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Pitching to Kenyan Bloggers

Pitching to Kenyan Bloggers

Kenyan PR Firms are waking up to the reality of social media. Over the past few months, I have received several pitches from some of the leading PR firms mostly sending me press releases and seeking coverage of their clients’ products or services on my blog. While it is laudable that these firms and their clients are now beginning to appreciate the impact of social media, I must admit that some of the pitches that have arrived in my inbox are pretty wanting or downright insulting. I don’t mind it when these PR Firms pitch to me as long as they uphold the pitching protocol.

Because this is pretty new in Kenya, let me break down the basic dos and don’ts of pitching to bloggers:

1. Know a Blogger’s Niche

I am a social media and tech blogger and any pitches that arrive at my inbox should in one way or the other correlate to this. Prior to approaching a blogger, understand what he or she writes about first. Otherwise, an Omo program pitch ends up in my inbox and I feel insulted… {THIS BLOG IS NOT ABOUT WASHING CLOTHES}. It is insulting when you send us stuff that do not even remotely relate to what we are about. Do your research and send pitches to bloggers whose readers will appreciate the content. If it is Bank related, you have Bankelele, KaInvestor, and SokoAnalyst, if it is Social Media or Tech Related, you have myself, Moses Kemibaro, White African, Idd Salim John Karanja, Kennedy Kachwanya and many others. The point is; send to people pitches that are relevant to niches that we blog about.

2. Cultivate Relationships First

The personas from PR Firms in Kenya who have approached me are people I do not know of. They are not friends on Facebook, followers on Twitter, or acquaintances. They have not left any comments on my blog nor have they in any way proved that they follow my blog and understand what I write about. Your first email to me should not be a pitch but an introduction of who you are and how you would like us to work together. If you are a reader of my blog and leave comments every now and then or a follower on twitter with whom we engage with even casually, I will relate to you better. Pitching with your first email is like expecting sex on the first date; there are plenty of reasons to say no.

3. I don’t work for you

Your pitches should not feel like work to me. The only way that this can happen is if there is something in it for me at the end of the day. Are you providing me with exclusive content that will establish my authority and build credibility? Are you providing content that my readers will appreciate? Will working with you give me greater visibility, reach, or clients? Creating content is hard work and there must be an incentive for me to put in the work. Find that incentive and bloggers will readily work with you.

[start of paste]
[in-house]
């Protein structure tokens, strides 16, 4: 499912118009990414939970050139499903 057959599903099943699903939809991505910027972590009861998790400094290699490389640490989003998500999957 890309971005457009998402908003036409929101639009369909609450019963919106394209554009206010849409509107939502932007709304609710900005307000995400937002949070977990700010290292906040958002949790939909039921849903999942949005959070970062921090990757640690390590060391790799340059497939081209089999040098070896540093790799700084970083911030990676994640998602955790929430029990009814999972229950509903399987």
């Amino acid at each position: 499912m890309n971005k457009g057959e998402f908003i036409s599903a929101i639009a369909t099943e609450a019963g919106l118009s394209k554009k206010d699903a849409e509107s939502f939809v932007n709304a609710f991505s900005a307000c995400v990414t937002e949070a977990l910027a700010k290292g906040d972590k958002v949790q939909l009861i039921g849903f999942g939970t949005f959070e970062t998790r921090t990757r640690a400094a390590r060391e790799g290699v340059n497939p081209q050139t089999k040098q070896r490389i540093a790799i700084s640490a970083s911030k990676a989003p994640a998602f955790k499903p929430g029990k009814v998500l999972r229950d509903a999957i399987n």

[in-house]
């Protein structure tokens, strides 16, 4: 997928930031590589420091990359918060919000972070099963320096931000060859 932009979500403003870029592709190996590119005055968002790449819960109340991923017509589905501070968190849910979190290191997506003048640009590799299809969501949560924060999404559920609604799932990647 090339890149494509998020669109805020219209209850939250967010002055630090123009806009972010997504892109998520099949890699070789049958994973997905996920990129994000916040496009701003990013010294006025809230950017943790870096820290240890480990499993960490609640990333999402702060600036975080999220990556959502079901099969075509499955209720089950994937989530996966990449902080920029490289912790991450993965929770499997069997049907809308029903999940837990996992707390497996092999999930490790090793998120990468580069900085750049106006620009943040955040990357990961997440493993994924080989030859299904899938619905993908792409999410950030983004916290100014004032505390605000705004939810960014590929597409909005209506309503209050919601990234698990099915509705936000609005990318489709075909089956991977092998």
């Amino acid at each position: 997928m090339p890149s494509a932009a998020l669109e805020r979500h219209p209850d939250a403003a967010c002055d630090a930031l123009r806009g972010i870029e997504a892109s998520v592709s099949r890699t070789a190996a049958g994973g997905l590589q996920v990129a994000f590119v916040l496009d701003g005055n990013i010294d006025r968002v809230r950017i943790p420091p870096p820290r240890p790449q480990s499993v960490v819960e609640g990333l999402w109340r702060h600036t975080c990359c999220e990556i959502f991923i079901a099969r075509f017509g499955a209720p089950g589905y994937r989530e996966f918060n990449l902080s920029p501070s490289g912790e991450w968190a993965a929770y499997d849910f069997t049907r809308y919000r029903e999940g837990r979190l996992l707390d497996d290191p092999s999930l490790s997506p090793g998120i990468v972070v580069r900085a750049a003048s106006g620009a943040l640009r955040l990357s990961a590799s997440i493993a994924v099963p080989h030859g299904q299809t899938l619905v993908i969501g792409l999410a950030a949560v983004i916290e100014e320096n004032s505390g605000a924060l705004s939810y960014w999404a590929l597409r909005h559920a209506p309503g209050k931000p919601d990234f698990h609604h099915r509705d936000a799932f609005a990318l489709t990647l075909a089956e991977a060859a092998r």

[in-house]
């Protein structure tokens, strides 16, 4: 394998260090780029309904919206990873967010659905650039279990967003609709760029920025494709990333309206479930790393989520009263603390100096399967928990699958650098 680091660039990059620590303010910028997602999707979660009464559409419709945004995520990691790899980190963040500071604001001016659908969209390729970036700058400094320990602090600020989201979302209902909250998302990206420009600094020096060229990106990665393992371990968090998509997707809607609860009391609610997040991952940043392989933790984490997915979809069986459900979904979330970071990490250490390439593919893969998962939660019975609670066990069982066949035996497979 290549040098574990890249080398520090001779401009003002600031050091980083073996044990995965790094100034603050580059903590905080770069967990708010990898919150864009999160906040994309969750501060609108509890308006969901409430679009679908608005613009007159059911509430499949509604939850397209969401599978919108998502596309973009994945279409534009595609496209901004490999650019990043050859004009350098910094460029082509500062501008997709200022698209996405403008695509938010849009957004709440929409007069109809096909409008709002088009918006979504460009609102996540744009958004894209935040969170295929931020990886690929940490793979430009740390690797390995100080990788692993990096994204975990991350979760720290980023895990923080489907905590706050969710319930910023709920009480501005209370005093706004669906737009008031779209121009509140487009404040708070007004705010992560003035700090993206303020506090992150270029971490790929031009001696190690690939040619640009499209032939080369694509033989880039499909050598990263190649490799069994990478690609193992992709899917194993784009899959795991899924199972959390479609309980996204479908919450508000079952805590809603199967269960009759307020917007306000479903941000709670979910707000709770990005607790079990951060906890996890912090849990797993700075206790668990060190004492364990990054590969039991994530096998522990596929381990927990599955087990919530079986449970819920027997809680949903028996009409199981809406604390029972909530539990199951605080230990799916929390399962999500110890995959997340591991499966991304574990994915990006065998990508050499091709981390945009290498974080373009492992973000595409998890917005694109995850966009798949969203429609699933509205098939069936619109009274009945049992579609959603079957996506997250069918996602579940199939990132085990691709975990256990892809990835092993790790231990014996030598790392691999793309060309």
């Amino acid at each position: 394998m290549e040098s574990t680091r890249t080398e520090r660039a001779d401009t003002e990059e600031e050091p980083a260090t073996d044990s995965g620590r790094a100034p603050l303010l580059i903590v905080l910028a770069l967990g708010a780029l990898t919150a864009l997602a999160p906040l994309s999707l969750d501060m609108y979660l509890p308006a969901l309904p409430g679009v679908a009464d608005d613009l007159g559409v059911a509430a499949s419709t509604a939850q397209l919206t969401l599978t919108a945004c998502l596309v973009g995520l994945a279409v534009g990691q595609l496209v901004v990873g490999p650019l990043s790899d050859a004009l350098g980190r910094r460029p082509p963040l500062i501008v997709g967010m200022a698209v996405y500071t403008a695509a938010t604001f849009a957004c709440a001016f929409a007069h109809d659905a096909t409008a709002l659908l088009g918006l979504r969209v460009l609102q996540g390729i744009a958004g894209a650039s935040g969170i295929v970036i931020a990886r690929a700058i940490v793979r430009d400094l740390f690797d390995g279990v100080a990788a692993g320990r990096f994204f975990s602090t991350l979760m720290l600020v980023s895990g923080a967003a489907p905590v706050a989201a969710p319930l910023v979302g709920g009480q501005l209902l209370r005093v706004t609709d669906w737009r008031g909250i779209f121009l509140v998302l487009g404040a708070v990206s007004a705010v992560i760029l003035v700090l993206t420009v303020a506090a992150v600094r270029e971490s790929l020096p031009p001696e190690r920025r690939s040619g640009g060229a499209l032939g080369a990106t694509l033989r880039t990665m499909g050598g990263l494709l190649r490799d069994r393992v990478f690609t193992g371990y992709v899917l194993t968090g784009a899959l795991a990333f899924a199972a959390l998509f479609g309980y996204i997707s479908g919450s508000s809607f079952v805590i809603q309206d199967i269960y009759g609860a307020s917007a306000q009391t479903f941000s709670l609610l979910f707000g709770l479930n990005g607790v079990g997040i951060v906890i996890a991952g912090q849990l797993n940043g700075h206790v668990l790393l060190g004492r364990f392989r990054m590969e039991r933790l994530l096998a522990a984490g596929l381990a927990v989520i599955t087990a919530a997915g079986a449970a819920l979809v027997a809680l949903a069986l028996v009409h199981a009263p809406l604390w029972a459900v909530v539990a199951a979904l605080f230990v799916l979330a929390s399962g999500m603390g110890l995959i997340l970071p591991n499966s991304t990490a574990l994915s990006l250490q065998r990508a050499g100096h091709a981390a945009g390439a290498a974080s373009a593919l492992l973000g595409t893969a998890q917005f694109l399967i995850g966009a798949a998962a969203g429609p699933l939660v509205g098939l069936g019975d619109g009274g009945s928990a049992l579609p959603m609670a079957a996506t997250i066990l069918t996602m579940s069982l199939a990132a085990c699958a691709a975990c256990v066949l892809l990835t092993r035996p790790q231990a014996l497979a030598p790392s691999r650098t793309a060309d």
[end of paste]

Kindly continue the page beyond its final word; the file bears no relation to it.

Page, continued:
4. Know when and what to pitch

Not everything is worth pitching. I don’t want to see you in my inbox every waking day pitching I don’t know what. I hate hawkers and that is what you become when you start clogging up my inbox with requests and pitches. Timing your pitches to only when you have juicy exclusive information will work wonders. Spamming bloggers will lead to them blacklisting you even in public as was the case in a recent meetup I attended. You don’t want to be known as those people who spam bloggers. In our world, word travels first and soon enough, you will run out of people to pitch to.

These are just some of the cases I have experienced personally. However, you need to read this comprehensive list by Problogger on How to Pitch to Bloggers like your future depends on it.

  • Muigwithania

    Ala can i pitch my blog for special mention along with other Kenyan bloggers lol .www.muigwithania.com….We have had some interesting pitches but not for OMO

  • Kainvestor

    Thanks for the mention. I agree with your discontent about PR pitches. i've also had to ignore some that really didn't make sense to me.

  • Blogging has been with us for sometime and it is very much appreciated on the individual levels. But when come to business use and the way it should be handled, it is like completely new thing in Kenya. The people running PRs firms have a lot to learn, at the moment they are like they don't know exactly what to do, who is who in the industry. I hope this article has come at the right time for them.

  • Anonymous

    This article is well written, need i say more. When a PR rep contacts you they should have done good research on your blog and save themselves the energy of blank shots. Luckily i’ve not had to reject anyone.

  • Marvin Tumbo

    Thanks. I have rejected plenty of pitched because they are just absurd. Now I do not respond at all, I just delete them. And it is not so hard to tell what kind of blogger someone is, it is only basic research and not something you need to contact Consumer Insight to run the research for you!